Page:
Elegant: Elegance is often about being tasteful and classy and refers to the manner in which someone conducts themselves. Accordingly, criticism that is elegant is not about whether the criticism was justified in the circumstance; it is about whether the criticism was made in an appropriate manner. The criticism must be delivered in a manner that does not negatively affect the reputation of the legal profession.

This is where, in my opinion, Laarakker’s conduct became unprofessional. Although the criticism was sophisticated and stylish, it was not elegant. Words in the Internet post and letter, such as “sleazy operator” and “scam” are not well-articulated words and may reflect negatively on the reputation of the profession as a whole. This is especially true on a public forum such as an Internet posting. In my opinion, a private letter to an individual expressing your opinion is just that, private. I don’t take issue with the letter. However, the posting on the Internet was not professionally worded. Anytime a lawyer communicates on a public forum, their tone and words need to be professional and tasteful, even when they are critiquing.

Had Laarakker used more professional words or more neutral language, a public forum would have been an appropriate avenue to express his criticism. It is appropriate because the public should be informed about unethical conduct from a lawyer who is meant to serve the public. Law societies have failed to stop behaviour such as demand letters and these letters continue to fool unsuspecting parents who are unaware that there is no legal merit to these letters. Therefore, it is necessary that lawyers be able to critique their colleagues in a public forum to bring awareness to these sorts of issues and put pressure on law societies to take positive step to address such issues. However, public critiques need to be communicated in an elegant manner in order to maintain the integrity of the legal profession.

Professional criticism is necessary and can play a positive role in improving the justice system, but it needs to be articulated in a sophisticated, stylish and elegant way. Chic critique facilitates the exchange of opinions, generates discussions and ultimately allows for civil criticism. Thus, law societies do not need to stifle professional criticism in the legal field because of concerns over civility in the profession. Lawyers should borrow a term from the fashion industry and be free to exercise chic critique.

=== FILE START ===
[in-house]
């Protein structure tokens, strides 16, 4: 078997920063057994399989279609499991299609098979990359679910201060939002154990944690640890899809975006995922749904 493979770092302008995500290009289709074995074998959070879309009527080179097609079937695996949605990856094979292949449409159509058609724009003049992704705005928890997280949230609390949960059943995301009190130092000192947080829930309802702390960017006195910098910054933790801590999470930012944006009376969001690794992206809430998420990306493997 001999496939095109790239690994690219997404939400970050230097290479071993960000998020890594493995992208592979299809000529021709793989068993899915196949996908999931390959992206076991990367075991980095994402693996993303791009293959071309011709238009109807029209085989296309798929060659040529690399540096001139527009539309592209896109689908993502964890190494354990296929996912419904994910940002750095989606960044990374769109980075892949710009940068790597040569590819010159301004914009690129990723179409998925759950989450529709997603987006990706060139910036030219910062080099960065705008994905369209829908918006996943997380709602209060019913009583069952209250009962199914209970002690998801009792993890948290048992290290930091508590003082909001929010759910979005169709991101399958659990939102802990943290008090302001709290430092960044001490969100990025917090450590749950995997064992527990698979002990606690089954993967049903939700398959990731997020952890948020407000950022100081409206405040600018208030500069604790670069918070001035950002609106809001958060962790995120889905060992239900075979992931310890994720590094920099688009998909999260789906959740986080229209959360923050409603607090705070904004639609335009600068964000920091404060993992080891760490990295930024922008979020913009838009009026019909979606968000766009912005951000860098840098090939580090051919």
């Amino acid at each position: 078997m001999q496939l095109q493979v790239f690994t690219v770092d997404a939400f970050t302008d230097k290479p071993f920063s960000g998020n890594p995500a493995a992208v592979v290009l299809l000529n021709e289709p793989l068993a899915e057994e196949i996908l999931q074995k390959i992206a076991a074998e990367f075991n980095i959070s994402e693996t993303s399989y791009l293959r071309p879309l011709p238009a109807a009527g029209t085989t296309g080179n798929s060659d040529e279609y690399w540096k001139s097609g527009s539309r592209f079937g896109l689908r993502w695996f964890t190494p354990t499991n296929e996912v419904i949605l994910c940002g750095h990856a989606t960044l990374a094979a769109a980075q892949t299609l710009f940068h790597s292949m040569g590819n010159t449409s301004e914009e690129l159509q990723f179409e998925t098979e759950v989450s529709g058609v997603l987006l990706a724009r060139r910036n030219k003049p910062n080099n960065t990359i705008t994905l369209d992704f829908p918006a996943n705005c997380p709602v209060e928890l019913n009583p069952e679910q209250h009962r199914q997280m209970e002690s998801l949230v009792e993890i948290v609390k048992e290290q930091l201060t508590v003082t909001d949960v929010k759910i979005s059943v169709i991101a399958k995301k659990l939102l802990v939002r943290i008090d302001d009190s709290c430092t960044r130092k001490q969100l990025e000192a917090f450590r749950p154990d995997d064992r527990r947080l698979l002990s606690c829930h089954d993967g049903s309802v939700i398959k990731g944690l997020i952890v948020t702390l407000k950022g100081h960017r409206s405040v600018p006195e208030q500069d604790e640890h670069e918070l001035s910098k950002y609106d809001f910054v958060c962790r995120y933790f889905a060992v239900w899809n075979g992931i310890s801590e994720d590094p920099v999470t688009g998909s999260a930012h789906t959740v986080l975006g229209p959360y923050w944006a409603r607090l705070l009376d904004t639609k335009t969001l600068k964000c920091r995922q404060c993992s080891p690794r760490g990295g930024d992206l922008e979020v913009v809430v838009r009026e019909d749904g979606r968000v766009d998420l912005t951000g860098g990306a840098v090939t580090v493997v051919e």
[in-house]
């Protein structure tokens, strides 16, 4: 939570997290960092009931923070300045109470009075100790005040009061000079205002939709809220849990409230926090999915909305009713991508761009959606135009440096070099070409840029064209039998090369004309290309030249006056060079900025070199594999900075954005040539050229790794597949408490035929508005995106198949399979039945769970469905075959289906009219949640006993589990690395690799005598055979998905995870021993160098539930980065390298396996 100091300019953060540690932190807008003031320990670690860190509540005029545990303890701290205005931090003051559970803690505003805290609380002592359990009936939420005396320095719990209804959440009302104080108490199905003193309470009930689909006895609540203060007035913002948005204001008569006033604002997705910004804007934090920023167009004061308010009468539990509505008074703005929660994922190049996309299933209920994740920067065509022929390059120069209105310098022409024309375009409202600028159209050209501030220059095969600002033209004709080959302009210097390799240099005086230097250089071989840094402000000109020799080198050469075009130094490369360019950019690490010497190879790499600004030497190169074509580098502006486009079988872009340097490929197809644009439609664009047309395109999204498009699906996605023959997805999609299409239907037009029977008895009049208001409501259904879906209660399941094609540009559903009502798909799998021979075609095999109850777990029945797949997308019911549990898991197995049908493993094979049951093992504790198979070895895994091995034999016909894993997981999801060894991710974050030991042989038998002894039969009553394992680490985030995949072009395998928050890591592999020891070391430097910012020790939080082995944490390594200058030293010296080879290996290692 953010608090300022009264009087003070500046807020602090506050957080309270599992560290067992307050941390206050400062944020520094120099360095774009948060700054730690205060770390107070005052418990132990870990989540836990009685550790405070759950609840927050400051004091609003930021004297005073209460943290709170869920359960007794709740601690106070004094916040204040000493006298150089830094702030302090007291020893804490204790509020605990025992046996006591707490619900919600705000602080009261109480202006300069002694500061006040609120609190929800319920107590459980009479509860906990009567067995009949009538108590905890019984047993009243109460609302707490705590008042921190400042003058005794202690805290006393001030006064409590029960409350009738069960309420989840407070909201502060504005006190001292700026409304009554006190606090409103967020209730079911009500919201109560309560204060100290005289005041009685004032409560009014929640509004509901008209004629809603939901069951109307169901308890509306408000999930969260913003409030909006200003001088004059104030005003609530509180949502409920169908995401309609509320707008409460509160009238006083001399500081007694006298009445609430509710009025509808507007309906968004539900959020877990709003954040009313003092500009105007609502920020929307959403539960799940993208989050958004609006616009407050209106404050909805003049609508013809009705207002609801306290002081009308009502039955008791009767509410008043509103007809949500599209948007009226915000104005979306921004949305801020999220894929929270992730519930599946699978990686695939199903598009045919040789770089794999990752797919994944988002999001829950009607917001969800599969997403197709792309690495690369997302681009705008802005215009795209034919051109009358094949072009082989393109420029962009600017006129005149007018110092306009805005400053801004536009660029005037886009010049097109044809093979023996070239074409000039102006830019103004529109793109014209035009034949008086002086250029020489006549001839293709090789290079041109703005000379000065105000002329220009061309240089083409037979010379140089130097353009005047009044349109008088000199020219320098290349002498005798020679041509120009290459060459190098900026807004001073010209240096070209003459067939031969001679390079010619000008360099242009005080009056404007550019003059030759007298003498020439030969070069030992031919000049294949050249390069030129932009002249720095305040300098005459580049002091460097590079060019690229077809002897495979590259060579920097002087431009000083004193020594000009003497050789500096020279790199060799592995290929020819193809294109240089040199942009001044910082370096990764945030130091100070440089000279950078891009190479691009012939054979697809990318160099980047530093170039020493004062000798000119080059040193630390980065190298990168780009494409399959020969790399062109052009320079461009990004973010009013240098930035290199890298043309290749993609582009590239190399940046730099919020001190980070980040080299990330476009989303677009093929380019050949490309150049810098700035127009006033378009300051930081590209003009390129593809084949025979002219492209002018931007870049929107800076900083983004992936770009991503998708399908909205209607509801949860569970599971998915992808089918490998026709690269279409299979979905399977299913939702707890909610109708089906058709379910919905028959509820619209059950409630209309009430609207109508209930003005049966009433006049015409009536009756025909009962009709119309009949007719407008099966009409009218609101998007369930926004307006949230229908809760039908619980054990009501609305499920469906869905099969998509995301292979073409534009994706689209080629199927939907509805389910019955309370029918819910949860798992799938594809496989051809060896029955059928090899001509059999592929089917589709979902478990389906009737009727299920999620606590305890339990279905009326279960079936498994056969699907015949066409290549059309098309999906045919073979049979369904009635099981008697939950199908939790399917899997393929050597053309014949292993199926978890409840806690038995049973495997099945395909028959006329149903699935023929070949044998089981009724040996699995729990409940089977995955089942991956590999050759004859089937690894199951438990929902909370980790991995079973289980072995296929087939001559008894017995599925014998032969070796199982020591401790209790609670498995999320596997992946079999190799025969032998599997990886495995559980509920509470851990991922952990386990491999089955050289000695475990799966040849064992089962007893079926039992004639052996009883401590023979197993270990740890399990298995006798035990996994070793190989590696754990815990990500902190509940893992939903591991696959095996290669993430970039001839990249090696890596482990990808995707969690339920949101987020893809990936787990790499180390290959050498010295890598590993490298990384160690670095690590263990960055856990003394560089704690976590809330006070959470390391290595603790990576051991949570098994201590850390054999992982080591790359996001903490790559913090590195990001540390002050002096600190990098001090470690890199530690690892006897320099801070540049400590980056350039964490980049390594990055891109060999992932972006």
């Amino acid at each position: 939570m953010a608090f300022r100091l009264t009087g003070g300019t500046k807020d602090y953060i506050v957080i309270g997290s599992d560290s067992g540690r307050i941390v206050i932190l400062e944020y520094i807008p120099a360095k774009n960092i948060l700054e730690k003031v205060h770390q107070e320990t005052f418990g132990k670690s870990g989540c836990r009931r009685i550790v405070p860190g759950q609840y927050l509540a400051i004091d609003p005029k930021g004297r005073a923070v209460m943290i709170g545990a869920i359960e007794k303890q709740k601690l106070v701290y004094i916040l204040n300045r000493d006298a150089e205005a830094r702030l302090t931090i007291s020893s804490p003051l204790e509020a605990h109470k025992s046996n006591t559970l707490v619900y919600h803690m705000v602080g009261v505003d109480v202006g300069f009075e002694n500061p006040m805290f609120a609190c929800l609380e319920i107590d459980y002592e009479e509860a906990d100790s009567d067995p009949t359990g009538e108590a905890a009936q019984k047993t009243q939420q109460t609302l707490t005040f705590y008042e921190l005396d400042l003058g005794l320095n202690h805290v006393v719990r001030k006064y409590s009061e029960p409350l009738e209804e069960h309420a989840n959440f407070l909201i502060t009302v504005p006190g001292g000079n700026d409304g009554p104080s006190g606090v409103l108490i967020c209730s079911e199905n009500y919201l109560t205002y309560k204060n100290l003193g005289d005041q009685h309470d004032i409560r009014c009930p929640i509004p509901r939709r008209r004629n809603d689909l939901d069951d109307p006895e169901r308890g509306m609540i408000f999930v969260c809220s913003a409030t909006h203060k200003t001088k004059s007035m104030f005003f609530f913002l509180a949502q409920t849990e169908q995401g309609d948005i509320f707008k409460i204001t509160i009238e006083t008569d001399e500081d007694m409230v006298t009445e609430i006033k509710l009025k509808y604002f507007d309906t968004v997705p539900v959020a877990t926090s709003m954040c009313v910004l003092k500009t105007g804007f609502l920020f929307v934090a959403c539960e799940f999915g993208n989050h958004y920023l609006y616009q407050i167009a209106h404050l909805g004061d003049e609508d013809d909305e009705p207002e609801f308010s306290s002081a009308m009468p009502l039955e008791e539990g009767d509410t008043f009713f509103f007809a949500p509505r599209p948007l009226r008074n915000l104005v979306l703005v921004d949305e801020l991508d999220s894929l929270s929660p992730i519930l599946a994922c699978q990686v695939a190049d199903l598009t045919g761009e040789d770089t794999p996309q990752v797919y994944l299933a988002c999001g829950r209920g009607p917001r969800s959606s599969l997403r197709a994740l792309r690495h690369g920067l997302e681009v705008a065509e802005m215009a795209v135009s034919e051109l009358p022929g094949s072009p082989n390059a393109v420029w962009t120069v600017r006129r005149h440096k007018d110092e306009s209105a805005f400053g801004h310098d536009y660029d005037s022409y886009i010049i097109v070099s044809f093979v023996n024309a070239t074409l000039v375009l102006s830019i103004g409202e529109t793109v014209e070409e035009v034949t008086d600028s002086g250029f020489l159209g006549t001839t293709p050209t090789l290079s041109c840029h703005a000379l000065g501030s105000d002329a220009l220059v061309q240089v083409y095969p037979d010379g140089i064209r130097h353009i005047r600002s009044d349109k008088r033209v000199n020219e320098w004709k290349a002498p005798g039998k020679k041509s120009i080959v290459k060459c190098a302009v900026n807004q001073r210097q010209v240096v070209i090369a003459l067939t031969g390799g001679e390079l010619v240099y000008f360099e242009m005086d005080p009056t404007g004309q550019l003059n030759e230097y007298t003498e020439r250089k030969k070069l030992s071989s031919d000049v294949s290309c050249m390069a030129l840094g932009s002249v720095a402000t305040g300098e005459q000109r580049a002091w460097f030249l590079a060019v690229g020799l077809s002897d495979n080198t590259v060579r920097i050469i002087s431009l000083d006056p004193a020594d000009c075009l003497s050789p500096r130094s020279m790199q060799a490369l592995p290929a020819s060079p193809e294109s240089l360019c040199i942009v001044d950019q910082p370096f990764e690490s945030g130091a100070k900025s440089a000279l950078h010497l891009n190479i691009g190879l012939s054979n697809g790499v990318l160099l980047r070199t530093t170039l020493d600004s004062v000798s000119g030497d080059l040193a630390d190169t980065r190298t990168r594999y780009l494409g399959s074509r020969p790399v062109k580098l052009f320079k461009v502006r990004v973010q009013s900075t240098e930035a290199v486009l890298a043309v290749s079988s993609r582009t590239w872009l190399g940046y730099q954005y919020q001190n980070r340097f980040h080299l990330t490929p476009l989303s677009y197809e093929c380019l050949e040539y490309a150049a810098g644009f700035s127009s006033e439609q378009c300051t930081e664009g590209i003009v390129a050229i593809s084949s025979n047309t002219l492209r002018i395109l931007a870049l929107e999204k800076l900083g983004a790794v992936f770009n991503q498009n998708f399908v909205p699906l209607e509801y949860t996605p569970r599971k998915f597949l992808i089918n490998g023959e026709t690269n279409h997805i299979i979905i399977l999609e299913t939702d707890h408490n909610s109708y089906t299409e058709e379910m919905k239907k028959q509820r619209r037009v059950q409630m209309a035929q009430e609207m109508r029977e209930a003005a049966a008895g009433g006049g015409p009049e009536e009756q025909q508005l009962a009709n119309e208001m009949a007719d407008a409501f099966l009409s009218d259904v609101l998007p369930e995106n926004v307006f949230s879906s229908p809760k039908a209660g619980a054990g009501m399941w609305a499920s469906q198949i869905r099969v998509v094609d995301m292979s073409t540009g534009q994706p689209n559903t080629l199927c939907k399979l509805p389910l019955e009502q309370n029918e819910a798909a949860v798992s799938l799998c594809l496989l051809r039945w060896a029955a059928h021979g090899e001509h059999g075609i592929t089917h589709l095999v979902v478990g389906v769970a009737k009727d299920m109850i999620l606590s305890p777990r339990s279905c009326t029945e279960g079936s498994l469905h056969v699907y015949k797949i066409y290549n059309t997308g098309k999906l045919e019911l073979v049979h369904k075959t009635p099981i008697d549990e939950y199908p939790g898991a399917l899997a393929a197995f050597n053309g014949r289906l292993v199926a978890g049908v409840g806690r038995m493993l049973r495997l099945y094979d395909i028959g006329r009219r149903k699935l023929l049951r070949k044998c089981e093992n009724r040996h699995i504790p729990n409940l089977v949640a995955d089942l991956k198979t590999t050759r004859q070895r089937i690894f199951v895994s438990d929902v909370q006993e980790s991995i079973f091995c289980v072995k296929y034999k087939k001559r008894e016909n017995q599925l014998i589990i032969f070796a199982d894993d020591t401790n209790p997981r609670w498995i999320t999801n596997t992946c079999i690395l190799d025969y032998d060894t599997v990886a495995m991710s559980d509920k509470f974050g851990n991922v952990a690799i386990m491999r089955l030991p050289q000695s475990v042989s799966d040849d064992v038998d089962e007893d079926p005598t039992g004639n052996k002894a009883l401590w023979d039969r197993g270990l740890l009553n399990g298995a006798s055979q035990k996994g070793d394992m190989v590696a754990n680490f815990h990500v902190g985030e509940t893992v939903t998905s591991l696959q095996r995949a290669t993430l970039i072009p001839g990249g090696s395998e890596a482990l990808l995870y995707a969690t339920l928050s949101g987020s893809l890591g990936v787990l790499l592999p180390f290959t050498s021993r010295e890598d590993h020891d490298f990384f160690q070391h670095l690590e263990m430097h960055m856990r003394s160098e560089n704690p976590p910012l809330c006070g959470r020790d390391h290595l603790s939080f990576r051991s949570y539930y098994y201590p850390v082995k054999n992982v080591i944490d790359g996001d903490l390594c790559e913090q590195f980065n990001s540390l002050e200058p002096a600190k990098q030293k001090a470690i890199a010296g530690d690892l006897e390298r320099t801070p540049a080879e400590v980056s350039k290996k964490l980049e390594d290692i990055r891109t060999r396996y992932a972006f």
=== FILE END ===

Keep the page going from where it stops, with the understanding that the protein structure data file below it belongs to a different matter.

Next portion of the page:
[1] Law Society of British Columbia v Laarakker, 2011 LSBC 29.

[2] Alice Woolley, “Does Civility Matter?” (September 1, 2009). Osgoode Hall Law Journal, Vol. 46, p. 175, 2008.

[3] DCB v Zellers, 138 DLR (4th) 309, [1996] 8 WWR 100 (Man.QB).

Erin Walkinshaw is a first year student in the Ottawa University Faculty of Law, Common Law Section.


  1. I guess the disciplinary authorities have some difficulty distinguishing chic from cheek.

    Private communications don’t seem to matter. The Quebec lawyer who wrote a private letter to a judge before whom he had appeared, complaining about the judge’s behaviour, was disciplined when the judge himself sent the previously confidenital letter on to the Barreau. This process was upheld by all courts including the Supreme Court of Canada.

    I personally prefer the approach of the Ontario Court of Appeal in the Kopyto case, where the court said that judges have thicker skins than the contempt charges against the lawyer implied.